Preventing Bullying and Violence

Bullying is a serious issue in the U.S. experienced by 30-45% of youth either as a victim, bully or both(1). During the transition from elementary school to middle school, bullying increases as students work to position themselves with their peers (2). In middle school, bullying is the number one discipline problem and not only threatens students’ physical and emotional safety but can also have a negative impact on learning (3).

During the middle school period, it is important to address the combination of bullying, social isolation, homophobic teasing, sexual harassment, dating violence, and gang violence—and understand how these issues and behaviors relate to one another. Schools, teachers, administrators, counselors, and social workers must better understand the interplay of these behaviors and bring forward effective prevention and intervention responses and programming.

“As bullying in middle school – largely driven by the use of homophobic slurs – has been found to be an antecedent to sexual harassment in high school, bullying prevention programs need to address homophobic language and sexual harassment directly.”

–Dorothy Espelage

Prevention begins with understanding that bullying can be face-to-face, with verbal or physical aggression or through technology, via cyberbullying on cellphones and computers. And an important finding is that bullying co-occurs with other types of aggression and risky behavior. So interventions should also target the other forms of violence and aggression such as harassment, peer victimization, and homophobic teasing.

Research has shown that social-emotional learning prevention programs for middle school age youth need to address the gender differences and needs of girls and boys to be effective.

  • Evidence indicates a need to enhance social-emotional programs implemented in middle school years with gender specific materials which recognize the differences in girls and boys.
  • School personnel need the skills to address homophobia and homophobic language given that such a large majority of bullying during middle school years is around homophobic teasing and LGBTQ issues/identity.
  • Preventive education and building of social-emotional skills that address healthy relationships, as well as dating violence and adolescent social network influences on risky alcohol and drug use, are other key and engaging conversations that need to start in early adolescence.

When teachers and staff commit to prevent bullying and establishing teacher/student relationships, it’s been shown that there is less bullying, fighting and peer victimization. When students feel safe and supported in a school environment, they can focus on their academics and are less likely to display behavior problems. ((Meehan, Hughes, & Cavell, 2003).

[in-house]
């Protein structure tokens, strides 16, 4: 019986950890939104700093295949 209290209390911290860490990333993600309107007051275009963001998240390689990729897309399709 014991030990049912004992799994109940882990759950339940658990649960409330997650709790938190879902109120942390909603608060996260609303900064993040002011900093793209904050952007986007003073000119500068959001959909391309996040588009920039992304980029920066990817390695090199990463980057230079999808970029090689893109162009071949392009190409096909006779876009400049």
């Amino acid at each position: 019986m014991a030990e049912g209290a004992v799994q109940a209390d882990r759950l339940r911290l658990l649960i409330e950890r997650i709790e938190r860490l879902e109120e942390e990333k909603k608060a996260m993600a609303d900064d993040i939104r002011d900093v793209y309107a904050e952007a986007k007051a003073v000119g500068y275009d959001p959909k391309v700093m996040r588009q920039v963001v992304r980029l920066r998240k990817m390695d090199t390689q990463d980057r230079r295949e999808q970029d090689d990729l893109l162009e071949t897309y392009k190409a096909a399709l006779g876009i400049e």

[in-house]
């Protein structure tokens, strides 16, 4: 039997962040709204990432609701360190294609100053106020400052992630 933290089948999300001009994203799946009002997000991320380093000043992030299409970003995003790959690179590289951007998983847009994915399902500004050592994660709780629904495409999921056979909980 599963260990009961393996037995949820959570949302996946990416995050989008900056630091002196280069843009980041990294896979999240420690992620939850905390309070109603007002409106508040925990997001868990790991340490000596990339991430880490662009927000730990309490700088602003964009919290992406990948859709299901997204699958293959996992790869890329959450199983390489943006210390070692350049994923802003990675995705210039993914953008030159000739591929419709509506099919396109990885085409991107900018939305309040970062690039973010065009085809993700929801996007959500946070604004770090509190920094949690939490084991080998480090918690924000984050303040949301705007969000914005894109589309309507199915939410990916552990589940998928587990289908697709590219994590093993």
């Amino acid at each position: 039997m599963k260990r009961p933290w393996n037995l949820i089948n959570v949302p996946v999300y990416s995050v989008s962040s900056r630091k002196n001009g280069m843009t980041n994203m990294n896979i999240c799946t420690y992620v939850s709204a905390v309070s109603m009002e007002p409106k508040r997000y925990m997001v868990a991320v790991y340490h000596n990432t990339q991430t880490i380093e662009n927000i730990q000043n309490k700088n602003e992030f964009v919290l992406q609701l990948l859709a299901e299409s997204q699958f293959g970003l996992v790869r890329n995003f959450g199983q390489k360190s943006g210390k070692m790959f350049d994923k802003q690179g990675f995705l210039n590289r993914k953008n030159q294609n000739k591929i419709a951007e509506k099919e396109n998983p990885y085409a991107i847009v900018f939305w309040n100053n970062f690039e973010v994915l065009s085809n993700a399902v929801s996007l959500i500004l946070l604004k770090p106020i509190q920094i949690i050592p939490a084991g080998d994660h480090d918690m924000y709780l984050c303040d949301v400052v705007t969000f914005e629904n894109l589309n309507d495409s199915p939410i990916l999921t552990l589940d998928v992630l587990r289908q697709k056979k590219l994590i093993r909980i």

Prevention centers around teaching students about treating others with respect, but should also involve a range of measures that include parent training and meetings, improving yard supervision, incorporating non-punitive disciplinary methods, incorporating school conferences, and providing information for parents.

Strategies for bullying prevention in your school should include:

  1. teacher helping webTraining staff on how to identify and intervene positively and effectively in bullying.
  2. Making sure your school has an anti-bullying policy that is consistent with state and federal policies.
  3. Taking advantage of gender-based or specific learning differences.
  4. Promoting service learning to help youth develop leadership, compassion and skills in different settings.
  5. Looking for changes in behavior that may be alert you to problems at home. While some youth (often boys) may externalize their experiences of trauma, hurt or frustration through anger or violence, others (often girls) may withdraw or express it through self-destructive behavior.
  6. Ensuring that the adult workplace reflects healthy social relationships.
  7. Working collaboratively with families.
  8. Using Social-Emotional Learning (SEL) activities for creating a positive school climate.
  9. Implementing positive behavioral interventions and equitable disciplining practices.





Back to Middle School Matters HOME